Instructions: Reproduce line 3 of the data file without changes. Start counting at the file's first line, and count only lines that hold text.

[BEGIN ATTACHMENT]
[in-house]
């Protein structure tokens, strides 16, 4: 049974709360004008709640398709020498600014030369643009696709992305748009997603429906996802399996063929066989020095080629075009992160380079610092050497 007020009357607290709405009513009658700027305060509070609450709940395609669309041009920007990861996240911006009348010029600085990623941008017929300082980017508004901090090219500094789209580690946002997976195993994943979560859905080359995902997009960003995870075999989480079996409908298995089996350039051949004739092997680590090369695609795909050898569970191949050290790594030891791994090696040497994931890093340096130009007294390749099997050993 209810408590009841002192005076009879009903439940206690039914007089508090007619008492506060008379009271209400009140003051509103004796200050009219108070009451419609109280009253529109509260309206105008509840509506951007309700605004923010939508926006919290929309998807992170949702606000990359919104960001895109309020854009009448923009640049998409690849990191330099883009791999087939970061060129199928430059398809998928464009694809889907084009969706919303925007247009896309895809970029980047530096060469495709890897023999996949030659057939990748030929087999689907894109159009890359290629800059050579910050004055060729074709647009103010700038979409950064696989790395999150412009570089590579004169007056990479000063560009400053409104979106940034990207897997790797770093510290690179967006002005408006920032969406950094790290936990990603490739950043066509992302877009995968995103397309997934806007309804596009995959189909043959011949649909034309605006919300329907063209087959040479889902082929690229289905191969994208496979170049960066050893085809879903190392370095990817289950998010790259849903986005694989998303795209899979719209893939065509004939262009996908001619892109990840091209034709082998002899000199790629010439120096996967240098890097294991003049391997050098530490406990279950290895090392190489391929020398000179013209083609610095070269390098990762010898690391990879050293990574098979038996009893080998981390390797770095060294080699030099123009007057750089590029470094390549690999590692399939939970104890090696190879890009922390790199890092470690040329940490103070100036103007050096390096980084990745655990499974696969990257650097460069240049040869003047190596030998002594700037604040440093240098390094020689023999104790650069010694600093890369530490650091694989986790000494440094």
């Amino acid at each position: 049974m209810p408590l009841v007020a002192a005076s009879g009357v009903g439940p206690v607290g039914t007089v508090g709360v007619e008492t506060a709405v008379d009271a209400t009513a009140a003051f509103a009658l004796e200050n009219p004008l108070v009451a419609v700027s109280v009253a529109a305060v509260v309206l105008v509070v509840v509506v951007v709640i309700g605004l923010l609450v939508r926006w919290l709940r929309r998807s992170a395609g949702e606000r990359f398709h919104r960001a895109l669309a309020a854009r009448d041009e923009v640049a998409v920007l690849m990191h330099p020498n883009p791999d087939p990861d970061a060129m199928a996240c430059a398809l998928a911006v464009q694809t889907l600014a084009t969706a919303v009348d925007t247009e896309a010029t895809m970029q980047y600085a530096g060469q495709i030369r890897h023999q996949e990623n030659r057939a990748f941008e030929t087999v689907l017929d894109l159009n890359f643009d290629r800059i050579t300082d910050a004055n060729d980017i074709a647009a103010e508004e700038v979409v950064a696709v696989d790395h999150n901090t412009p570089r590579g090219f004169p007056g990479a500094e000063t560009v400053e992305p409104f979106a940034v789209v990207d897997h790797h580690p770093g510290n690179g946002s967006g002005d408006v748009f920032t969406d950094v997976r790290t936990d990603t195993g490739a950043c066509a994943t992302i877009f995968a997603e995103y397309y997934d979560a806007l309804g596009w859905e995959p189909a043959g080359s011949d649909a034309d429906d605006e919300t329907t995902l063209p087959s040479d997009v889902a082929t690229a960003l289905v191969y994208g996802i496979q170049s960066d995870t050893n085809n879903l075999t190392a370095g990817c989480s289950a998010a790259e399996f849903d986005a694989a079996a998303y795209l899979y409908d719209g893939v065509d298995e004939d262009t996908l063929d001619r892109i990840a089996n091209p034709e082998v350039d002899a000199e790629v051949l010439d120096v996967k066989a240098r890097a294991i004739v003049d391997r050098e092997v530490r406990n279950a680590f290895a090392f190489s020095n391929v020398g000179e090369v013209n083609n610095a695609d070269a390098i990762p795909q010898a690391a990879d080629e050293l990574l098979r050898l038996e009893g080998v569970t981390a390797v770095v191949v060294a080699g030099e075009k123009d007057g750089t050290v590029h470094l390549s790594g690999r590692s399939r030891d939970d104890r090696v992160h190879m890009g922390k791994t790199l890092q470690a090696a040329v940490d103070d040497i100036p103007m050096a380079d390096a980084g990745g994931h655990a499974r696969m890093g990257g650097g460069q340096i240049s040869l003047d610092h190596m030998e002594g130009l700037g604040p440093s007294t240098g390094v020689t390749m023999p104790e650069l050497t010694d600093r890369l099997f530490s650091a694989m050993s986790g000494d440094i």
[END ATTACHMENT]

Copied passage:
């Amino acid at each position: 049974m209810p408590l009841v007020a002192a005076s009879g009357v009903g439940p206690v607290g039914t007089v508090g709360v007619e008492t506060a709405v008379d009271a209400t009513a009140a003051f509103a009658l004796e200050n009219p004008l108070v009451a419609v700027s109280v009253a529109a305060v509260v309206l105008v509070v509840v509506v951007v709640i309700g605004l923010l609450v939508r926006w919290l709940r929309r998807s992170a395609g949702e606000r990359f398709h919104r960001a895109l669309a309020a854009r009448d041009e923009v640049a998409v920007l690849m990191h330099p020498n883009p791999d087939p990861d970061a060129m199928a996240c430059a398809l998928a911006v464009q694809t889907l600014a084009t969706a919303v009348d925007t247009e896309a010029t895809m970029q980047y600085a530096g060469q495709i030369r890897h023999q996949e990623n030659r057939a990748f941008e030929t087999v689907l017929d894109l159009n890359f643009d290629r800059i050579t300082d910050a004055n060729d980017i074709a647009a103010e508004e700038v979409v950064a696709v696989d790395h999150n901090t412009p570089r590579g090219f004169p007056g990479a500094e000063t560009v400053e992305p409104f979106a940034v789209v990207d897997h790797h580690p770093g510290n690179g946002s967006g002005d408006v748009f920032t969406d950094v997976r790290t936990d990603t195993g490739a950043c066509a994943t992302i877009f995968a997603e995103y397309y997934d979560a806007l309804g596009w859905e995959p189909a043959g080359s011949d649909a034309d429906d605006e919300t329907t995902l063209p087959s040479d997009v889902a082929t690229a960003l289905v191969y994208g996802i496979q170049s960066d995870t050893n085809n879903l075999t190392a370095g990817c989480s289950a998010a790259e399996f849903d986005a694989a079996a998303y795209l899979y409908d719209g893939v065509d298995e004939d262009t996908l063929d001619r892109i990840a089996n091209p034709e082998v350039d002899a000199e790629v051949l010439d120096v996967k066989a240098r890097a294991i004739v003049d391997r050098e092997v530490r406990n279950a680590f290895a090392f190489s020095n391929v020398g000179e090369v013209n083609n610095a695609d070269a390098i990762p795909q010898a690391a990879d080629e050293l990574l098979r050898l038996e009893g080998v569970t981390a390797v770095v191949v060294a080699g030099e075009k123009d007057g750089t050290v590029h470094l390549s790594g690999r590692s399939r030891d939970d104890r090696v992160h190879m890009g922390k791994t790199l890092q470690a090696a040329v940490d103070d040497i100036p103007m050096a380079d390096a980084g990745g994931h655990a499974r696969m890093g990257g650097g460069q340096i240049s040869l003047d610092h190596m030998e002594g130009l700037g604040p440093s007294t240098g390094v020689t390749m023999p104790e650069l050497t010694d600093r890369l099997f530490s650091a694989m050993s986790g000494d440094i």